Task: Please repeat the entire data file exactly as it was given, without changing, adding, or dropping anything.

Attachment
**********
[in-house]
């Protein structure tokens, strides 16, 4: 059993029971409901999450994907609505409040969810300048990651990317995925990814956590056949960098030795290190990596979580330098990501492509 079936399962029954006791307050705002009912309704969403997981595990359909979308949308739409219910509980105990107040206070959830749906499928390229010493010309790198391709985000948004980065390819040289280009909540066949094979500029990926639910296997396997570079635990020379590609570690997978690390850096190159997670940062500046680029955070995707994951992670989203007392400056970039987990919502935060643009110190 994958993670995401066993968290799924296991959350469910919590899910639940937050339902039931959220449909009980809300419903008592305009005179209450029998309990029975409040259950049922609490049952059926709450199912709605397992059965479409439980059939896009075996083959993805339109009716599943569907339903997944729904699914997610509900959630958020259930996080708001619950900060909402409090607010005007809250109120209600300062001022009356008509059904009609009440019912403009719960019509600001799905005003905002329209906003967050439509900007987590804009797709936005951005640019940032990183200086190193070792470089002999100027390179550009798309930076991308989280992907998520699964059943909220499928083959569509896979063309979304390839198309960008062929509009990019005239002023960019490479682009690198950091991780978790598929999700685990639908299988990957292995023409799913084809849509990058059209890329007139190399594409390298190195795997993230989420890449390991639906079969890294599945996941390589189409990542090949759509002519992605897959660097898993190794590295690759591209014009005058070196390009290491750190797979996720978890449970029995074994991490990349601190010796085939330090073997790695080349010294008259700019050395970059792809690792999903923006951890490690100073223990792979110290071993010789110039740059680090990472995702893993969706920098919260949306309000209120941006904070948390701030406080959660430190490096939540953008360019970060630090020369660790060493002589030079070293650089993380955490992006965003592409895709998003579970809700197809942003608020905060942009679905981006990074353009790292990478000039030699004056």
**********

[in-house]
């Protein structure tokens, strides 16, 4: 059993029971409901999450994907609505409040969810300048990651990317995925990814956590056949960098030795290190990596979580330098990501492509 079936399962029954006791307050705002009912309704969403997981595990359909979308949308739409219910509980105990107040206070959830749906499928390229010493010309790198391709985000948004980065390819040289280009909540066949094979500029990926639910296997396997570079635990020379590609570690997978690390850096190159997670940062500046680029955070995707994951992670989203007392400056970039987990919502935060643009110190 994958993670995401066993968290799924296991959350469910919590899910639940937050339902039931959220449909009980809300419903008592305009005179209450029998309990029975409040259950049922609490049952059926709450199912709605397992059965479409439980059939896009075996083959993805339109009716599943569907339903997944729904699914997610509900959630958020259930996080708001619950900060909402409090607010005007809250109120209600300062001022009356008509059904009609009440019912403009719960019509600001799905005003905002329209906003967050439509900007987590804009797709936005951005640019940032990183200086190193070792470089002999100027390179550009798309930076991308989280992907998520699964059943909220499928083959569509896979063309979304390839198309960008062929509009990019005239002023960019490479682009690198950091991780978790598929999700685990639908299988990957292995023409799913084809849509990058059209890329007139190399594409390298190195795997993230989420890449390991639906079969890294599945996941390589189409990542090949759509002519992605897959660097898993190794590295690759591209014009005058070196390009290491750190797979996720978890449970029995074994991490990349601190010796085939330090073997790695080349010294008259700019050395970059792809690792999903923006951890490690100073223990792979110290071993010789110039740059680090990472995702893993969706920098919260949306309000209120941006904070948390701030406080959660430190490096939540953008360019970060630090020369660790060493002589030079070293650089993380955490992006965003592409895709998003579970809700197809942003608020905060942009679905981006990074353009790292990478000039030699004056």